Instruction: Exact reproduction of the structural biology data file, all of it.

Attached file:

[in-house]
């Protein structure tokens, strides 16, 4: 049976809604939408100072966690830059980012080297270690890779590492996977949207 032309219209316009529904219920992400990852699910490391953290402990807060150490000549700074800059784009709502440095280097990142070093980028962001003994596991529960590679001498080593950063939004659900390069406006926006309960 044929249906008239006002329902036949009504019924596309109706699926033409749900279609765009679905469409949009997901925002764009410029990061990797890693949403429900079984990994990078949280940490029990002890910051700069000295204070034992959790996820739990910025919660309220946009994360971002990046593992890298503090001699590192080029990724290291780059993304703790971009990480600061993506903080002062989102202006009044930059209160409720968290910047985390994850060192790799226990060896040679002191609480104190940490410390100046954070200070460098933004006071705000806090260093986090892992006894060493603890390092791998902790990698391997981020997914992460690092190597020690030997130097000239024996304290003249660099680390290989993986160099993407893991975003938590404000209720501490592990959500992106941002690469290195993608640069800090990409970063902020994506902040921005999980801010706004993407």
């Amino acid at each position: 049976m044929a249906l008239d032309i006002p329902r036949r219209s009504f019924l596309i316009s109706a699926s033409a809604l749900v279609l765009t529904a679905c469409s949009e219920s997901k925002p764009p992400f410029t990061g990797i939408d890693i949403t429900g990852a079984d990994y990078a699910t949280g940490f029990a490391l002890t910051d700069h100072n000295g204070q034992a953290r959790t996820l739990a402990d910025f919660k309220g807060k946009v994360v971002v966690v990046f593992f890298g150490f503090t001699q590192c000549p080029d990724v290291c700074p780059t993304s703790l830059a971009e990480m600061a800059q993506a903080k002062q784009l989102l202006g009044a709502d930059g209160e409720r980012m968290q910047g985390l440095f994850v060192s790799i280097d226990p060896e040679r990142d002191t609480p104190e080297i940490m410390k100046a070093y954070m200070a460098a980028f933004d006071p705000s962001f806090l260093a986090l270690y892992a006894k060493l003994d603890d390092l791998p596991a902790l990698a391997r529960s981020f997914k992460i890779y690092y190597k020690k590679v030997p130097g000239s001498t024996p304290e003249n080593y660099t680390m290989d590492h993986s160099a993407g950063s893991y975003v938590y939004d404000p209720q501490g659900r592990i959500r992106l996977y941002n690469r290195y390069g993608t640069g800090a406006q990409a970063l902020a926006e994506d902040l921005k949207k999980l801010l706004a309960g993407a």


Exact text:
[in-house]
């Protein structure tokens, strides 16, 4: 049976809604939408100072966690830059980012080297270690890779590492996977949207 032309219209316009529904219920992400990852699910490391953290402990807060150490000549700074800059784009709502440095280097990142070093980028962001003994596991529960590679001498080593950063939004659900390069406006926006309960 044929249906008239006002329902036949009504019924596309109706699926033409749900279609765009679905469409949009997901925002764009410029990061990797890693949403429900079984990994990078949280940490029990002890910051700069000295204070034992959790996820739990910025919660309220946009994360971002990046593992890298503090001699590192080029990724290291780059993304703790971009990480600061993506903080002062989102202006009044930059209160409720968290910047985390994850060192790799226990060896040679002191609480104190940490410390100046954070200070460098933004006071705000806090260093986090892992006894060493603890390092791998902790990698391997981020997914992460690092190597020690030997130097000239024996304290003249660099680390290989993986160099993407893991975003938590404000209720501490592990959500992106941002690469290195993608640069800090990409970063902020994506902040921005999980801010706004993407």
């Amino acid at each position: 049976m044929a249906l008239d032309i006002p329902r036949r219209s009504f019924l596309i316009s109706a699926s033409a809604l749900v279609l765009t529904a679905c469409s949009e219920s997901k925002p764009p992400f410029t990061g990797i939408d890693i949403t429900g990852a079984d990994y990078a699910t949280g940490f029990a490391l002890t910051d700069h100072n000295g204070q034992a953290r959790t996820l739990a402990d910025f919660k309220g807060k946009v994360v971002v966690v990046f593992f890298g150490f503090t001699q590192c000549p080029d990724v290291c700074p780059t993304s703790l830059a971009e990480m600061a800059q993506a903080k002062q784009l989102l202006g009044a709502d930059g209160e409720r980012m968290q910047g985390l440095f994850v060192s790799i280097d226990p060896e040679r990142d002191t609480p104190e080297i940490m410390k100046a070093y954070m200070a460098a980028f933004d006071p705000s962001f806090l260093a986090l270690y892992a006894k060493l003994d603890d390092l791998p596991a902790l990698a391997r529960s981020f997914k992460i890779y690092y190597k020690k590679v030997p130097g000239s001498t024996p304290e003249n080593y660099t680390m290989d590492h993986s160099a993407g950063s893991y975003v938590y939004d404000p209720q501490g659900r592990i959500r992106l996977y941002n690469r290195y390069g993608t640069g800090a406006q990409a970063l902020a926006e994506d902040l921005k949207k999980l801010l706004a309960g993407a």